Allcott and Gentzkow state that today social media is the dominant media when it comes to influencing how people view presidential candidates. They show that social media is especially effective in spreading news, both legitimate and “fake” as it has been called. The researchers argue that social media users are more likely to believe news stories about their chosen or preferred candidate when the stories fall in line with the user’s own ideological views. Allcott and Gentzkow thus show how social media and “fake news” played a major role in shaping the outcome of the 2016 presidential election between Trump and Clinton. Bennett and Livingston likewise arrived at the same conclusion: they found that major media outlets like CNN and FOX have been judged to be partisan and so viewers who want more authentic information have steered clear of these media outlets. Furthermore, disinformation campaigns have been found to be connected to a growing distrust among the populace for institutions and the news information that is put out into the public by official channels (Enli). As a result, in the 2016 election, people looked to alternative sources of information and turned to social media for news. Ironically, as Allcott and Gentzkow have shown, these same people end up generally gravitating to users on social media who put out information that aligns with their already formed or predetermined ideological biases.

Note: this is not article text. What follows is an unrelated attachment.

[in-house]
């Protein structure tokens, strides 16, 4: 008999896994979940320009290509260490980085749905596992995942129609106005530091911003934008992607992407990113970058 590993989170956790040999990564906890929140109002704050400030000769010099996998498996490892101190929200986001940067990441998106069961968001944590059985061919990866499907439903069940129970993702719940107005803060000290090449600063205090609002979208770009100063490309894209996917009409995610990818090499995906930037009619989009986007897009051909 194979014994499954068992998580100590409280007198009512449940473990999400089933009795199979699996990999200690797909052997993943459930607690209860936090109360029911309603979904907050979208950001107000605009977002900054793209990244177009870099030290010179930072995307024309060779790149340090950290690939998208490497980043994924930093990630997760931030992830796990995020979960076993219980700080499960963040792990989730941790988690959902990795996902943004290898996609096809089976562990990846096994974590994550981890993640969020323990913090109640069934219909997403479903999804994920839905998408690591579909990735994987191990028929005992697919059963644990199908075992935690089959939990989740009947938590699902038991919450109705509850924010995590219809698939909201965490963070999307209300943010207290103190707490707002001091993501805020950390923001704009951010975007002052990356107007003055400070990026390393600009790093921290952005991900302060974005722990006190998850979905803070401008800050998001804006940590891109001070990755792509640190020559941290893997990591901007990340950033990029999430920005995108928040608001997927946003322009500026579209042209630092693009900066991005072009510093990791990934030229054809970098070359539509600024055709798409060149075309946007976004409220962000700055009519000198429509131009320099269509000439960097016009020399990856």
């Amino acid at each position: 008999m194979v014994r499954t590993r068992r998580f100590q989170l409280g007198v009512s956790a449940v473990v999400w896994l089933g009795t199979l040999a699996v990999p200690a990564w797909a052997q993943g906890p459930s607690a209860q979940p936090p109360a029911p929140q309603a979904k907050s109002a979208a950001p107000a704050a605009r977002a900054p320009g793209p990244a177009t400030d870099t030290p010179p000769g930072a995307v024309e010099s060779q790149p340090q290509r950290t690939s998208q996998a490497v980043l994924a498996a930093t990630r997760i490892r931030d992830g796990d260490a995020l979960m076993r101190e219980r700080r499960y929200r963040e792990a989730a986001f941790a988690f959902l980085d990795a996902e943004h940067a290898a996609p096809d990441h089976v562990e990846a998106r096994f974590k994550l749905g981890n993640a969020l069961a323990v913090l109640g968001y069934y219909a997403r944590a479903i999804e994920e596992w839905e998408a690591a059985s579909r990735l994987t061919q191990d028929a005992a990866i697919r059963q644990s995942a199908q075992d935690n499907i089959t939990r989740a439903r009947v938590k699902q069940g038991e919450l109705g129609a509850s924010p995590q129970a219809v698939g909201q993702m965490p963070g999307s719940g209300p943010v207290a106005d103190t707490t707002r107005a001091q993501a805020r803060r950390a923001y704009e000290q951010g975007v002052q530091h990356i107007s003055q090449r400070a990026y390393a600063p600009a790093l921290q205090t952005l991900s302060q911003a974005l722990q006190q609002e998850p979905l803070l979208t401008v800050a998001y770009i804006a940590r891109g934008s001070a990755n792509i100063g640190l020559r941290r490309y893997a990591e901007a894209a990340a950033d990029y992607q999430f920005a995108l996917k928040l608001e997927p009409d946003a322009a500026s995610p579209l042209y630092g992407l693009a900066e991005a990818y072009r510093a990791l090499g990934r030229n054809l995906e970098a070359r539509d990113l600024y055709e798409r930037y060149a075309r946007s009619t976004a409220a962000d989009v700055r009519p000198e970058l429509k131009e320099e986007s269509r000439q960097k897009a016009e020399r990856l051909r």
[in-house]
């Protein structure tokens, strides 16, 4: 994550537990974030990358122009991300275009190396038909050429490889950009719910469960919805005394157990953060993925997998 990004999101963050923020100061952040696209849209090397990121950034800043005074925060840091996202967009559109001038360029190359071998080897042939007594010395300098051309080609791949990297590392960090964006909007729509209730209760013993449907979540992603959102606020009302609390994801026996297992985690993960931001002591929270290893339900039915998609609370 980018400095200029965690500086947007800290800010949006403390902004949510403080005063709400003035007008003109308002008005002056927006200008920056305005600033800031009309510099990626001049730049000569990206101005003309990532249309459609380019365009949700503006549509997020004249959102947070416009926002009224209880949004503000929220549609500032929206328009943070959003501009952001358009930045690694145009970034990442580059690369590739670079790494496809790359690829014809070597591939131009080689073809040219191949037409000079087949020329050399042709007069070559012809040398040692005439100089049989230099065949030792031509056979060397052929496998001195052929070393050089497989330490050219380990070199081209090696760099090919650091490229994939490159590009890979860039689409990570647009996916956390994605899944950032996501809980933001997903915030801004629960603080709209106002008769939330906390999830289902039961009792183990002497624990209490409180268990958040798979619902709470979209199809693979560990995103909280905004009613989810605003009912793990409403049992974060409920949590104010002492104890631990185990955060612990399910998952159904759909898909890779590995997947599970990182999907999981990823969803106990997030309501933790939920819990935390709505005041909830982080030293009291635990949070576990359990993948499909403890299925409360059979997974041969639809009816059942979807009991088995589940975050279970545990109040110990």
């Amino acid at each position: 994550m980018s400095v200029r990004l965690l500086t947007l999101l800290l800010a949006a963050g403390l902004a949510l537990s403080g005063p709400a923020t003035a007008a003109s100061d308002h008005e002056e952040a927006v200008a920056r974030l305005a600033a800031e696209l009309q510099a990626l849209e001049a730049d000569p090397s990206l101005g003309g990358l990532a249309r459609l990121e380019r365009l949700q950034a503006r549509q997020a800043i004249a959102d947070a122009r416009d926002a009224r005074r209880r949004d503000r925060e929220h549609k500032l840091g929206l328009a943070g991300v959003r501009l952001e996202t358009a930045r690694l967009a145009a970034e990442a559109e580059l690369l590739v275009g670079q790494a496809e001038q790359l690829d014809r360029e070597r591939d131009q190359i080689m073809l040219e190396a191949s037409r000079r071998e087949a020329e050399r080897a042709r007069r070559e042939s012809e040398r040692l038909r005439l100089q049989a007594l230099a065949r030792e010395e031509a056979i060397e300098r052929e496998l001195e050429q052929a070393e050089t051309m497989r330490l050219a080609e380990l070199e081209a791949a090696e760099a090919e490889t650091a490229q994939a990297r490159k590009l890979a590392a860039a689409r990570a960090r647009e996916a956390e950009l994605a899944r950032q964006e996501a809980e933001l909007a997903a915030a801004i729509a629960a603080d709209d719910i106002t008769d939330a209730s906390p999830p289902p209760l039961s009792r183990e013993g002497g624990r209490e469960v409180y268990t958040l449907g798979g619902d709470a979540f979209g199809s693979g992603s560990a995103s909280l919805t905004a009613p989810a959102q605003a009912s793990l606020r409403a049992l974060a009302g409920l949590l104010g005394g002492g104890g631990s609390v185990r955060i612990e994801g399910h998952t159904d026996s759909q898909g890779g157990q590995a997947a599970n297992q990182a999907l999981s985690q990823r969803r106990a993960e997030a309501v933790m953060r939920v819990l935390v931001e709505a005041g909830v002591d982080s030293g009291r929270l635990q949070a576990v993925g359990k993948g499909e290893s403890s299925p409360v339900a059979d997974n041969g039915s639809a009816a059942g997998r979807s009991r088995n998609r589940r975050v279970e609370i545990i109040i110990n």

One of the ways this happens is by way of data harvesting and targeted advertising. For example, the Facebook–Cambridge Analytica data scandal was a major political scandal in early 2018 when it was revealed that Cambridge Analytica had harvested the personal data of millions of people’s Facebook profiles without their consent and used it for political advertising purposes. Facebook’s design allowed the Cambridge Analytica app not only to collect the personal information of people who agreed to take a survey put out by the app, but also the personal information of all the people in those users’ Facebook social network (Cadwalladr, Graham-Harrison).
Then there is the way that Trump leveraged social media to gain traction among followers. He was very effective at using Twitter to roast his competition and to build up a fan base (Francia). Clinton did not leverage social media as effectively. The 2016 presidential election was to some degree a revision of the 1960 election when TV figured so predominantly in a presidential election for the first time. In 2016, social media figured predominantly in a presidential election for the first time thanks to the Cambridge Analytica scandal and Trump’s use of Twitter to promote his own personal brand of politics (Faris et al.; Francia; Grinberg et al.; McGeehan; Morgan; Wang et al.).